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John M. Pollock, DVM
Tufts Cummings School of Veterinary Medicine
Objective: The goal of this study is to determine the pharmacokinetics (drug uptake, distribution and elimination) of a long-acting dewormer, eprinomectin.
Procedures: Fourteen alpacas were randomly assigned to an eprinomectin-treatment (6 healthy animals and 4 mange-affected alpacas) and a control group (4 animals). Alpacas in the healthy treatment group received a single injection of 5mg/kg eprinomectin (5%) under the skin, while mange-affected alpaca were treated repeatedly at two month intervals. Sequential physical examinations and blood analyses were performed at designated time points following each drug injection, to determine plasma eprinomectin levels and potential drug side-effects.
Clinical Relevance: LongRange® is a new, long-acting injectable dewormer which could be useful for the treatment of mange and prevention of meningeal worm infection in alpacas. However, LongRange® needs to be specifically evaluated in alpacas to optimize its use, minimize its misuse, and counteract development of resistance.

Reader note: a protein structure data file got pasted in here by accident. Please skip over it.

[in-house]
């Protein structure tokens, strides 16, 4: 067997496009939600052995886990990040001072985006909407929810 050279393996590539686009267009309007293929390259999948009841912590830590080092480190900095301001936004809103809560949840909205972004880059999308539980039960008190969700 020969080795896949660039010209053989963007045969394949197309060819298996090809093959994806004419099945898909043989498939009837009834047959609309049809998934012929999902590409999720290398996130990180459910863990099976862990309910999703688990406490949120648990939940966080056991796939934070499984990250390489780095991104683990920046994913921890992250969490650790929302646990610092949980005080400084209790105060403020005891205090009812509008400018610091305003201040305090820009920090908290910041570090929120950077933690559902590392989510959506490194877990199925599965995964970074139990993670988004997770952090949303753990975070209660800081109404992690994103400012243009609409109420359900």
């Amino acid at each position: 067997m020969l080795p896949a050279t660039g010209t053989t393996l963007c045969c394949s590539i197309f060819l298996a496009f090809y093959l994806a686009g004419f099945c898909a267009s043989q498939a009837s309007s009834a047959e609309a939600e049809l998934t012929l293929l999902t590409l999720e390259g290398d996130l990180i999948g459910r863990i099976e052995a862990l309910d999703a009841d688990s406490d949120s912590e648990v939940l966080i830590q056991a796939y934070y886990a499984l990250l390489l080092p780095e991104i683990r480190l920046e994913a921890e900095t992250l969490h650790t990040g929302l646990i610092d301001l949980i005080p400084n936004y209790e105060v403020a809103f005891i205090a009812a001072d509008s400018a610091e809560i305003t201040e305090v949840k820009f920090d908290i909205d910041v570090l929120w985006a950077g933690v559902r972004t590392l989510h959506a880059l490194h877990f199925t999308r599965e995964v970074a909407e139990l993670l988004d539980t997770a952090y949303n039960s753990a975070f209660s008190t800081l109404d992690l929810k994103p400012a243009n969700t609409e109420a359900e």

Results and Conclusions: Eprinomectin plasma concentrations remained above 1.27±0.96 ng/mL for up to 120 days after a single injection. Repeated use resulted in some decreases in red cell and blood protein concentrations, while fecal-egg-counts did not differ between treated and untreated groups. Self-limiting injection-site reactions occurred in 9/10 animals. Skin biopsies and scrapings performed before and after 6 months of treatment in mange-affected animals showed less skin thickening (hyperkeratosis) but increased scarring (fibrosis), with 1 of 4 animals remaining positive on skin scraping for mange. In conclusion, alpacas require a higher eprinomectin dose (5mg/kg given under the skin) than cattle, to reach comparable drug concentrations in their bloodstream.